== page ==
Consumers are concerned about their cash now more than ever. Since the recession, consumers have become vigilant over their finances. Most banking institutions offer the minimum in money management online, but since the recession made money a priority, they are working even harder.
Money management online
Banks are offering customers pie charts and amortization schedules to get a clear view of their money. The reasoning is that customers who are more in control of their money will see banks as more viable financing tools. That means when they need loans or new retirement account, they will be more likely to work with the bank that offers them online tools to manage money.
Michael Upton, senior VP at Bank of America, (see http://www.msnbc.msn.com/id/35018578/) said, “The more informed customers are about their financial lives, the better customers they make for us in the long term.” Many banks today are taking their online model from Mint.com. Mint is a website that offers consumers the ability to merge data from various sources and give a clear picture of their finances. It gained a huge popularity and industry insiders were watching closely the capabilities the website offered.
Online banking on the rise
Industry analysts are showing that about 60 million people do some type of online banking in the US. The number using personal finance management tools is much smaller, but banks are hoping to turn that around. Although right now less than half of all US banks offer personal finance management, smaller banks and credit unions are quickly moving into the online territory. They understand how important it is to offer additional services, and they know how much focus consumers are putting on their own personal finances now. Upton added, “The recession was a good lesson for people who didn’t prioritize their savings. Now a good number of consumers are changing their ways.”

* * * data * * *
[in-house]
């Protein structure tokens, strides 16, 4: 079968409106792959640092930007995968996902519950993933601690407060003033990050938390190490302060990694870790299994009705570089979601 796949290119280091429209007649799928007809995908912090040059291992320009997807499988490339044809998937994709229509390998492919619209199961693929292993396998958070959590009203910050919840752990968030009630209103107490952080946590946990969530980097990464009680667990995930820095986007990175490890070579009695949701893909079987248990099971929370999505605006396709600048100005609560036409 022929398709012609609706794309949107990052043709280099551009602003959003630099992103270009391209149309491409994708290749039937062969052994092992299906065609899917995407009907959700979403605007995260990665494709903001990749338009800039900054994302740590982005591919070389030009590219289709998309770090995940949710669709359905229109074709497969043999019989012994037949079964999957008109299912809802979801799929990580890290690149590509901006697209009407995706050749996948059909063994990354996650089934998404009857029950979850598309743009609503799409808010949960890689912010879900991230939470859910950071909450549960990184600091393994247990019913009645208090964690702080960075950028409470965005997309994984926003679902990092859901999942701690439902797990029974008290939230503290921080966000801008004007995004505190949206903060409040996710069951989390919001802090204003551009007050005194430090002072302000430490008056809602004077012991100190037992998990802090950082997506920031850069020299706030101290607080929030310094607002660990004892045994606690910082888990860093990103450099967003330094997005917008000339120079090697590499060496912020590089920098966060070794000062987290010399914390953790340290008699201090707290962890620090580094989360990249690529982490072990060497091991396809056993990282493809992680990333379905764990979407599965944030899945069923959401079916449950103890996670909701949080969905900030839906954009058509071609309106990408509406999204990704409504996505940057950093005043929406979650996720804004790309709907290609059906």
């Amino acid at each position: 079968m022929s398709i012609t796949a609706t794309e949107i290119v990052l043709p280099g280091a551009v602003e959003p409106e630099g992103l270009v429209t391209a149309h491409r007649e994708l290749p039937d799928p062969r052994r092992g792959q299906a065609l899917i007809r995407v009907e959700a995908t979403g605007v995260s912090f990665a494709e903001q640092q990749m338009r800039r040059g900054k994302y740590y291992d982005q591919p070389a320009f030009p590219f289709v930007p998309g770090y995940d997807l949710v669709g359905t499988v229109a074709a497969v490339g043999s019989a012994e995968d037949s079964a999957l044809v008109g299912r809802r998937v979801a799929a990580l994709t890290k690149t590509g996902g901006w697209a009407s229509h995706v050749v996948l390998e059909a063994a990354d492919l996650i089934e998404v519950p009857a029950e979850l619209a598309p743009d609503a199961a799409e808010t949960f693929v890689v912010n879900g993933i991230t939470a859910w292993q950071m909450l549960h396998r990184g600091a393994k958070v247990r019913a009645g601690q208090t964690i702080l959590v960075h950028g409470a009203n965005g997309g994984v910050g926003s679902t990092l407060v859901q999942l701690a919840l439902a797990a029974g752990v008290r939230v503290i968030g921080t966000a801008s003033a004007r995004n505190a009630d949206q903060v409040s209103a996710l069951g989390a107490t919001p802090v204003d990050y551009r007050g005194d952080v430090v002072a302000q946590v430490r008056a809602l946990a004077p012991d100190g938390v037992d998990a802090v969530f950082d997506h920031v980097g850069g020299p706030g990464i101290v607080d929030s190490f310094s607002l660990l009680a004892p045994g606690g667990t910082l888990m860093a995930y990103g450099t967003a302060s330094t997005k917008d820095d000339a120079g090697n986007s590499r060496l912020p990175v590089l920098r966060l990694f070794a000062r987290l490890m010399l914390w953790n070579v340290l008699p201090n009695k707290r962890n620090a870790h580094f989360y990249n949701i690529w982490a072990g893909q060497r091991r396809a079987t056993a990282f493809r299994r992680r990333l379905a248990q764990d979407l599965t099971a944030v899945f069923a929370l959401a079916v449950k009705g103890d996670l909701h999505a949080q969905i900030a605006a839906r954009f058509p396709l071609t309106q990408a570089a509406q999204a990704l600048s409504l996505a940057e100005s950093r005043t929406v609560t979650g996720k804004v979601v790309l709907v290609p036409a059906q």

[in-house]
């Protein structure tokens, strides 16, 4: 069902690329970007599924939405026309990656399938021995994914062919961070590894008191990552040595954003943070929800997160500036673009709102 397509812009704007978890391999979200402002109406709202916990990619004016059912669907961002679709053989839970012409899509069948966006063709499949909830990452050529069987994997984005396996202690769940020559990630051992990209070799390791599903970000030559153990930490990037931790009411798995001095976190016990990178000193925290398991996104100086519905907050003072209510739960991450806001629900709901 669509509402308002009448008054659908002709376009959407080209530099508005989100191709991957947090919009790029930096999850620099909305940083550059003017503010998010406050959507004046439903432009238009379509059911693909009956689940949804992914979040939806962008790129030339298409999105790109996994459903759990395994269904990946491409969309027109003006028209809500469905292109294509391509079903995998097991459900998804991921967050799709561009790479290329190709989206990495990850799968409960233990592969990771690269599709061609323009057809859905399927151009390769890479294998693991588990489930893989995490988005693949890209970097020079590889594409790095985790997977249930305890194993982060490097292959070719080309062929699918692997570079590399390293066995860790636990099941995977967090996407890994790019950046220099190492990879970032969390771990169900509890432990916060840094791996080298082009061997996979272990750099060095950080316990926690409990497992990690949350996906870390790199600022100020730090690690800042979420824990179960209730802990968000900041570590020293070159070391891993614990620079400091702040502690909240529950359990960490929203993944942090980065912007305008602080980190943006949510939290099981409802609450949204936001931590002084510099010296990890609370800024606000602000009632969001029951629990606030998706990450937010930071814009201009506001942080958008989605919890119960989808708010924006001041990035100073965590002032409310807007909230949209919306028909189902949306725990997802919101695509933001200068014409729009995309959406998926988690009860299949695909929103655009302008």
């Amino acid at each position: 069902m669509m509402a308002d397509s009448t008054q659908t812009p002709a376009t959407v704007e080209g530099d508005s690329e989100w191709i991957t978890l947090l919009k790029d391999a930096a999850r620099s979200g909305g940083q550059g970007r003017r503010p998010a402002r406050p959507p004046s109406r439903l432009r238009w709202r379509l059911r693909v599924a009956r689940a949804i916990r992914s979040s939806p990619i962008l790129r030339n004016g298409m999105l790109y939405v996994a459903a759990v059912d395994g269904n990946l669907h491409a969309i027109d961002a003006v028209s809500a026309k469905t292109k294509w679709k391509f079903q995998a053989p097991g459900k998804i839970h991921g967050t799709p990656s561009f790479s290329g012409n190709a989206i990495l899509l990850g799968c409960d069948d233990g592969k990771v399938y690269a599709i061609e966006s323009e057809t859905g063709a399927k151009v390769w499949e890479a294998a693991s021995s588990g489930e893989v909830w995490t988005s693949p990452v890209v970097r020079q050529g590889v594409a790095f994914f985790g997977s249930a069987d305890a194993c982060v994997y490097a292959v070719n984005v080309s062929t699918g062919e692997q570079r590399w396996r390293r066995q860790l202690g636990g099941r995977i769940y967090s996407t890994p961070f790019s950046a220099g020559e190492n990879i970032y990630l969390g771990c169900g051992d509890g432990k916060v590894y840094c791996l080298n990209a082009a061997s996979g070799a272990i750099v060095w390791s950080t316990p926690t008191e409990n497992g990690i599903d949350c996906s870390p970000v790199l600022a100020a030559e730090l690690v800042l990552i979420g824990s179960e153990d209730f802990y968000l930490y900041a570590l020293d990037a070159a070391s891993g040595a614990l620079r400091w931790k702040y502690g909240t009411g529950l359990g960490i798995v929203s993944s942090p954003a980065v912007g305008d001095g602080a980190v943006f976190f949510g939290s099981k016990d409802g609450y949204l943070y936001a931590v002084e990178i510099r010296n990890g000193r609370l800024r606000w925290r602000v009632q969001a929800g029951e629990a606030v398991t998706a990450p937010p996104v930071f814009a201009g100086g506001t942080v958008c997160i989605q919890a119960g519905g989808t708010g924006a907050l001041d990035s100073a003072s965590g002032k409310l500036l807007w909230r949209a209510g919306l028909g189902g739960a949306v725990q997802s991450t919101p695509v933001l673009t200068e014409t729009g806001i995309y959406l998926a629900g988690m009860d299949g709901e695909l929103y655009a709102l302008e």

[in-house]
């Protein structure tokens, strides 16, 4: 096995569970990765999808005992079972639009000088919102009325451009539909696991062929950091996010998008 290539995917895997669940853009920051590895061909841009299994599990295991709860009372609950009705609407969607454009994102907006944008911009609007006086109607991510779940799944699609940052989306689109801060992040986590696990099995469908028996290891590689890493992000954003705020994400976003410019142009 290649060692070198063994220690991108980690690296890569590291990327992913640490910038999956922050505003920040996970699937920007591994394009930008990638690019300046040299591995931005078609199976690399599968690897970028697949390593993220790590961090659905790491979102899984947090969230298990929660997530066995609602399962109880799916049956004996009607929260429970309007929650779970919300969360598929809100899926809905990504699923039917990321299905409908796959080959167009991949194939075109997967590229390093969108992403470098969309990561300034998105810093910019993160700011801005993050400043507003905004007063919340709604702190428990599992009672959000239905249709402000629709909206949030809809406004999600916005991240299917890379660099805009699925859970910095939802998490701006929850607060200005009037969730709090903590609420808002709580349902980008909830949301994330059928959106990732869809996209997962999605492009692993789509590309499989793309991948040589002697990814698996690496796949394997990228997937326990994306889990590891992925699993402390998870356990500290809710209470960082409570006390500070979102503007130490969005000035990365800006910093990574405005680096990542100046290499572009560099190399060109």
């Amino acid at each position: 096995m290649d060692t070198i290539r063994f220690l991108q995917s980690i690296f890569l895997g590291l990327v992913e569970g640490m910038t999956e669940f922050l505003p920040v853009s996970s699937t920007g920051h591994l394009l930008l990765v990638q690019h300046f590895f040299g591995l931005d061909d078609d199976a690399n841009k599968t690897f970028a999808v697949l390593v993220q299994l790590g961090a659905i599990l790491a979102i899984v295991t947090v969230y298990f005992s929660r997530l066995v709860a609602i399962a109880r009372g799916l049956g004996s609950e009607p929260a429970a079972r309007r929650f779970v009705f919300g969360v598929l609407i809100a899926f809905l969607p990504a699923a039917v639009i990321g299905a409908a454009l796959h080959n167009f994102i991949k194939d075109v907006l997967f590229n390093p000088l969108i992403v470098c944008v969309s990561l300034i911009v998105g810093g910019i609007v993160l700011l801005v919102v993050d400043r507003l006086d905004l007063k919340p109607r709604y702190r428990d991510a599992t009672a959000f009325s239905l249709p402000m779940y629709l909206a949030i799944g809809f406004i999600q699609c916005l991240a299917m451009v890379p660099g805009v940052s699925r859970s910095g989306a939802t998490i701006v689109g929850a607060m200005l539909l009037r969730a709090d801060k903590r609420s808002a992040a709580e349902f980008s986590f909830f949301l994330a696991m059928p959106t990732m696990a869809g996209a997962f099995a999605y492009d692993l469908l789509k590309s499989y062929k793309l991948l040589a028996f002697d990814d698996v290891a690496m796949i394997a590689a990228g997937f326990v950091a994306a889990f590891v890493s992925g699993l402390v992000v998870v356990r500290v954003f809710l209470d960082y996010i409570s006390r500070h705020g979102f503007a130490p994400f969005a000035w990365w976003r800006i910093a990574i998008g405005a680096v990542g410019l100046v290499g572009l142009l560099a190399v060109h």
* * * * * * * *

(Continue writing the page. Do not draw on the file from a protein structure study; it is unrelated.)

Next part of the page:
How the larger banks fit in
Interestingly, bigger banks are not moving as quickly to utilize personal finance tools. It’s the smaller banks that are integrating them. The reason for this is that larger institutions have more elaborate features, and the ability to combine account data could take considerably longer to implement. For customers using large banks to watch their money now, it involves combining systems from serial mergers. That’s a large task for any institution to take on. For example, Wells Fargo has a “My Spending Plan” tool that categorizes spending and has a budgeting script. It only is able to pull date from the bank’s accounts though, which some say limits its usefulness to the consumer. That’s because it is common for people to have a dozen or more accounts with various banks, brokers, and credit card companies. “Consumers want to simplify their financial lives,” said Mark Schwanhausser, a senior analyst with Javelin Strategy and Research. “There’s a screaming need for someone to come through and help them organize, and pull all that account data in one place.”(see http://www.msnbc.msn.com/id/35018578/)
The next step in banking
Schwanhausser said that to serve the customer more, banks need to make their personal finance tools more prominent to the user. Consumers watching their money now want a much more diverse and flexible resource. In today’s high-tech world, it’s crucial that banks keep up. Offering finance tools that are customizable and draw all account information to form a complete picture of finances is the next step to serving banking customers.